A gamer once told me that 100% completion was the only way to be called a gamer. This is my retort.
Video games are meant to be enjoyed. The video game industry has blossomed in the last few years, leaving behind a legacy of what the gaming industry can be. Barring a few dark spots on the horizon, the gaming industry seems to be on an upward trend, and hopefully it will not be slowing down any time soon. That being said, there are plenty of reasons why video games should be enjoyed by the masses, and that being a gamer does not mean that a game has to be finished 100% to be called one.
1) Games now are an art form, more than any time before.
Showing off high graphical fidelity is now a priority in many AAA games. Games as an art form itself has come up for debate; clearly why not, seeing how art styles have permeated video games, making them look like amazing drawings (like in the case of Okami) or photorealistic landscapes (think The Witcher 3 or Final Fantasy XV). Game graphics have definitely come a long way, from the times of lines and dots (very much akin to that of cave wall drawings) to our modern games. Eye candy has become expected. And why not? Our current generation of technology has allowed for more information to be processed, and thus more can be conveyed to the eyes of the beholder. Some gamers do enjoy gaming just because games look beautiful, and so who are we to take that experience away from them? Perhaps it is good if we stop and see the flowers once in a while.
2) Stories are becoming more fleshed out too
People are an interesting bunch; we enjoy listening to others recount their lives, being able to empathize with what they go through as though we are there ourselves. This translates to gamers as a whole, as players are able to transport their entire being into the avatars they control. This allows them to live lives outside the mundane world of everyday grind and experience worlds that are way beyond what this realscape (a.k.a. real world) can accomplish. They basically get to live lives that they wish they could, telling stories of their own as they play on in games that encompass high fantasy, modern noir, or even futurepunk. “Imagine what it would be like to be there” is the mantra, as players meet the loves of their lives as well as greatest foes through a 3D scale model of ‘themselves’, rushing off to save the world from a fire spewing hamster.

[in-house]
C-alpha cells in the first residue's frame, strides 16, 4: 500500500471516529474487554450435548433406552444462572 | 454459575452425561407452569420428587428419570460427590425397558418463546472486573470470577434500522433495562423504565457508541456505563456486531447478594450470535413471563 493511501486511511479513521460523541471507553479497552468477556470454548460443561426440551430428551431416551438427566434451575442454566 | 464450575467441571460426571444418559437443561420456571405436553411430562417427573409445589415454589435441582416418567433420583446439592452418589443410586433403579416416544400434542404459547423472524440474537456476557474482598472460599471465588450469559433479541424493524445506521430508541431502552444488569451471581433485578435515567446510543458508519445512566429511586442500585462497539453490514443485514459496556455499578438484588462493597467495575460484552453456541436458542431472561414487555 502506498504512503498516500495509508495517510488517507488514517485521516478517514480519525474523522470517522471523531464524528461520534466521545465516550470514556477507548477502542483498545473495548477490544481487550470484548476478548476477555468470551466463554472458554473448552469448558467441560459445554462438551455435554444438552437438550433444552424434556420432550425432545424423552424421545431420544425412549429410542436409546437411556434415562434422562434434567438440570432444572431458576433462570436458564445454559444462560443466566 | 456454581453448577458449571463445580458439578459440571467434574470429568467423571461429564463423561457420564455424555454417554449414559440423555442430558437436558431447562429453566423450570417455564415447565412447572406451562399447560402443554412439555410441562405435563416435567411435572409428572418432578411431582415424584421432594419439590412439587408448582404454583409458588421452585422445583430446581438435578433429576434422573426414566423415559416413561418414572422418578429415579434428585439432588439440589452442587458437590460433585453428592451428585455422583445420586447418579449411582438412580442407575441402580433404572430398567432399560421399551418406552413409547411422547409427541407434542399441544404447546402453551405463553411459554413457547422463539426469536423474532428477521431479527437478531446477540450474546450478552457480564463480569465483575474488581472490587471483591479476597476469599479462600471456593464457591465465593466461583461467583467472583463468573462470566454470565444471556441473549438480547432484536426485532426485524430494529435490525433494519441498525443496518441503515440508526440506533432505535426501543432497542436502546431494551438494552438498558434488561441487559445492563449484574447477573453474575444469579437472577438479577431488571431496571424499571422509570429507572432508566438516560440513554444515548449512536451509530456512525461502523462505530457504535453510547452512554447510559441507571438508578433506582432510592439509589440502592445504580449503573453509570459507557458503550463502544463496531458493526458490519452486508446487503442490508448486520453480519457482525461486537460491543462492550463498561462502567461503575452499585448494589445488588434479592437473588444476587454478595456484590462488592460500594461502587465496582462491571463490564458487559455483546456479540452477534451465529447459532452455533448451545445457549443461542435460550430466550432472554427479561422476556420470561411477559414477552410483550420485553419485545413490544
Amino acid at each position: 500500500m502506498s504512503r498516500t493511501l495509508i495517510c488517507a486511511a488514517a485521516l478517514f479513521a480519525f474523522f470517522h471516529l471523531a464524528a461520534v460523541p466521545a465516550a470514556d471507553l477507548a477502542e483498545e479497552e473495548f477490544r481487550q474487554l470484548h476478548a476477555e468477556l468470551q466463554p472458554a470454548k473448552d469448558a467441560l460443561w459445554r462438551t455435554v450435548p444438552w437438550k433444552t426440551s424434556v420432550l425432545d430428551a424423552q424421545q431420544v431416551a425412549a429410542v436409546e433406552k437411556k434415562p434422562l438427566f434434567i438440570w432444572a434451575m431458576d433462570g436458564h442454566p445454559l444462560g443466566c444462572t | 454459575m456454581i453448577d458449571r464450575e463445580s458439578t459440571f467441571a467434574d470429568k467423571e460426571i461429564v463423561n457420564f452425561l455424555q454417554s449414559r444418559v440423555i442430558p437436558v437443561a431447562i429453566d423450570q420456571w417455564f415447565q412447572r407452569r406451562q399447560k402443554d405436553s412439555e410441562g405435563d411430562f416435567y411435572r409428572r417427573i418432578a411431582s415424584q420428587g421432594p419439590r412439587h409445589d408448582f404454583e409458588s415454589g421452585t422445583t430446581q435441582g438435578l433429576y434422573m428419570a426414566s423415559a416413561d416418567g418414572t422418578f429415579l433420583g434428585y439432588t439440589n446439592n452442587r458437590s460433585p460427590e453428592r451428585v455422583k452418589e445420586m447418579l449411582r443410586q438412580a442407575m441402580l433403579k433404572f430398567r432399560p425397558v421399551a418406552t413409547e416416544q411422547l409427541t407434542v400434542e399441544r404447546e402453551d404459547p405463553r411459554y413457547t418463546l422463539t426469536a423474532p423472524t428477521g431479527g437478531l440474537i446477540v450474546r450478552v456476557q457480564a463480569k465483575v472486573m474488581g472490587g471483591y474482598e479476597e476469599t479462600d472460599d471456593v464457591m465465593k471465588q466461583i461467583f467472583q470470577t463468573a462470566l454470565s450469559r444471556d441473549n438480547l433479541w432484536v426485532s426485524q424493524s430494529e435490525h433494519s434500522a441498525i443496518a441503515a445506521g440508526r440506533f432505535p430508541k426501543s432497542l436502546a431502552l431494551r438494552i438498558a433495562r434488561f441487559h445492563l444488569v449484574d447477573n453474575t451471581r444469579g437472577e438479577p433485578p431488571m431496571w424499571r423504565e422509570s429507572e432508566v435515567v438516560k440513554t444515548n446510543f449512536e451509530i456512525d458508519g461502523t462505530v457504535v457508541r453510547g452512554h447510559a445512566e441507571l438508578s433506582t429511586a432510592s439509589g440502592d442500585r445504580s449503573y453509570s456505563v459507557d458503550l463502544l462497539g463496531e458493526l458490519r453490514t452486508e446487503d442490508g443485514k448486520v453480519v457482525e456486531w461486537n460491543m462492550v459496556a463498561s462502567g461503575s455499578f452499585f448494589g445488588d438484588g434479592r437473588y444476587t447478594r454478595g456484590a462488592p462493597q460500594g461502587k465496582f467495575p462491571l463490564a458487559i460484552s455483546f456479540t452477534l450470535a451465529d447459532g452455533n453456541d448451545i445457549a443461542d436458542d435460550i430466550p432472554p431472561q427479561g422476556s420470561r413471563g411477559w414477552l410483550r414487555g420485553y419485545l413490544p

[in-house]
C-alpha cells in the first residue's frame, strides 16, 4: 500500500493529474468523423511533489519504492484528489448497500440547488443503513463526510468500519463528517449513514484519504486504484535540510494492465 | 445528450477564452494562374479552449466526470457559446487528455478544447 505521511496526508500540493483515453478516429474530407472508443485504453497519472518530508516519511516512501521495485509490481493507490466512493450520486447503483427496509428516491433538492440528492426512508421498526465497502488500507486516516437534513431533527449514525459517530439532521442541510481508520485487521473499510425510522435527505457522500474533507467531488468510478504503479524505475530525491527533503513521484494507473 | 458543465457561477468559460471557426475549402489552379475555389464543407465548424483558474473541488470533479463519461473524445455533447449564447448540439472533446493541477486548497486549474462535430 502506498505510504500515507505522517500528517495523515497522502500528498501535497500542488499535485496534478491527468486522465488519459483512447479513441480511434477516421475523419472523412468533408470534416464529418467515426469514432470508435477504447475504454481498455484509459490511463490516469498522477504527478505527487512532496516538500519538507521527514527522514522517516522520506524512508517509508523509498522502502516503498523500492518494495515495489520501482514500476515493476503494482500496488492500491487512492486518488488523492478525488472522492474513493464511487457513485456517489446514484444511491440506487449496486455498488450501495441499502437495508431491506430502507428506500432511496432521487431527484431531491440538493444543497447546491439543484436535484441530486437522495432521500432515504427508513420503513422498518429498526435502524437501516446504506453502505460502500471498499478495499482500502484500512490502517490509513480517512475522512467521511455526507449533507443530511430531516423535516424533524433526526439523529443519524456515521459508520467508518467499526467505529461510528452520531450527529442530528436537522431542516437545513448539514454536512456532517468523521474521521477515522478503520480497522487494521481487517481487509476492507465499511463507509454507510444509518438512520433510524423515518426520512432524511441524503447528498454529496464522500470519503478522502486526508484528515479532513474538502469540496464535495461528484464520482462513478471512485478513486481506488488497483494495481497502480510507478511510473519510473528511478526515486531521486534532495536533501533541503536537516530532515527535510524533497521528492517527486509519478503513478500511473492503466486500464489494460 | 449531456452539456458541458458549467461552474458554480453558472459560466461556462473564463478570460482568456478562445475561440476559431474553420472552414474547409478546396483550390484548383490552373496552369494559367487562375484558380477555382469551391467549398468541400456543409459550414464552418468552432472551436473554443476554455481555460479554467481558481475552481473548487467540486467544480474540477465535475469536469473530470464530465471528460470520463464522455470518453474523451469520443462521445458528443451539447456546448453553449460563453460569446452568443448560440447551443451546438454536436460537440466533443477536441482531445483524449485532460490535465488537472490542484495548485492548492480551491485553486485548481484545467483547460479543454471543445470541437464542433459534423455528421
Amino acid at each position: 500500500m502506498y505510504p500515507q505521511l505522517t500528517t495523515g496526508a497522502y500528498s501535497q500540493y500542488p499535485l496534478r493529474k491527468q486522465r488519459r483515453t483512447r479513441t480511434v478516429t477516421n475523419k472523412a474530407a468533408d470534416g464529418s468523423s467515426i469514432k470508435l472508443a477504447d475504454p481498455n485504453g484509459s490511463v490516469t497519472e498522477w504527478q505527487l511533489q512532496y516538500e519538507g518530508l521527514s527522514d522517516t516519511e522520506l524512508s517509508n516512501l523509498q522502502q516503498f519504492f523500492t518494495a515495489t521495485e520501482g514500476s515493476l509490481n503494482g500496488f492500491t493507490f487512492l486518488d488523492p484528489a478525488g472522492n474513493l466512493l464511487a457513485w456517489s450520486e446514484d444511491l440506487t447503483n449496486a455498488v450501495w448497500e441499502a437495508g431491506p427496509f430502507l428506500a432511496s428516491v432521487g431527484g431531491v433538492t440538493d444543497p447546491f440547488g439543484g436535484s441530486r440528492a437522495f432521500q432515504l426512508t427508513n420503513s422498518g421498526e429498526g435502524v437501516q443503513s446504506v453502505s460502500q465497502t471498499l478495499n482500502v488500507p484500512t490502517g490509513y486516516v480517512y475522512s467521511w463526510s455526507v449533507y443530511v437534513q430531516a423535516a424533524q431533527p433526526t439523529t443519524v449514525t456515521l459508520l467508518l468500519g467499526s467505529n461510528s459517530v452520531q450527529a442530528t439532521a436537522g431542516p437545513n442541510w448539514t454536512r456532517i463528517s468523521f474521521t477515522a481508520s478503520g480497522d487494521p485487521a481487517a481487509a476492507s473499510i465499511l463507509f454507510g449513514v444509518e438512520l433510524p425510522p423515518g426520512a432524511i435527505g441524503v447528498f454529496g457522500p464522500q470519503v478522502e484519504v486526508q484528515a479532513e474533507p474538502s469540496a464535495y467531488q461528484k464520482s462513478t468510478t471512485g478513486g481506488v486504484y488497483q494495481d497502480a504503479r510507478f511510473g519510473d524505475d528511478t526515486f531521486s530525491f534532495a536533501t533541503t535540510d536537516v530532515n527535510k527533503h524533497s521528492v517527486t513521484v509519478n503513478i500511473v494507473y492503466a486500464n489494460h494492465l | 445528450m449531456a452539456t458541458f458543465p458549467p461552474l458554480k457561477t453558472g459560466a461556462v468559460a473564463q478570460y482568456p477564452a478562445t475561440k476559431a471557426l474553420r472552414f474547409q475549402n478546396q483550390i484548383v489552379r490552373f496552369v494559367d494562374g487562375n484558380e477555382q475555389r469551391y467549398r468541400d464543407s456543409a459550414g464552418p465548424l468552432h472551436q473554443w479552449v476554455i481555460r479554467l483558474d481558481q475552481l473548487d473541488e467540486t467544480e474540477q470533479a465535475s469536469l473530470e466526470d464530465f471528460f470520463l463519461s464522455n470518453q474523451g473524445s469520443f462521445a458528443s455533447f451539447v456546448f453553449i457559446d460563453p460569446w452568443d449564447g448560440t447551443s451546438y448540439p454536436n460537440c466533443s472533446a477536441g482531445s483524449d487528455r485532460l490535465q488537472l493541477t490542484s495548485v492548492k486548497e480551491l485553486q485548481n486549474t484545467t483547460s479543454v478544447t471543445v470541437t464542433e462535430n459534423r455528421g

3) Gamers just want to play
Ever heard someone at a skatepark tell someone else “If you can’t grind this handle you aren’t a real skater/biker/extreme kick scooter”? I have; it made me feel indignant and angry. You see, I was one of those who never got around to learning how to do tricks on my scooter, and being ridiculed for it just made me feel excluded. Sure, being part of an elite group is a powerful feeling, I get it. Ever played a 1 turn deck in Magic the Gathering? The feeling is amazing when you can pull something of that calibre off. That makes you feel like you are an elite in your field of gaming; elitism grants you membership into a small and wonderful world of comparisons with others. When someone falls short though, it does not give anyone the license to make others feel small about it. I never ever saw the “ridicule everyone else” clause on my membership card. Some just want to go through the game because the game is part of a larger lore that has been established from prior games or because they have heard good things about the game and want to find out more about it.
Not everyone has the time to finish a game fully and milk every ounce of gameplay out of the games they play; after all, we still have to go back to our lives eventually. Maybe it is a hobby they like to take on once in a while? Whatever the reason is, some just really want to play. Why should they be thought of as less than one who completes games 100%? If you wish to do so, more power to you. If not, just sit back, relax and enjoy your time slaying puzzles.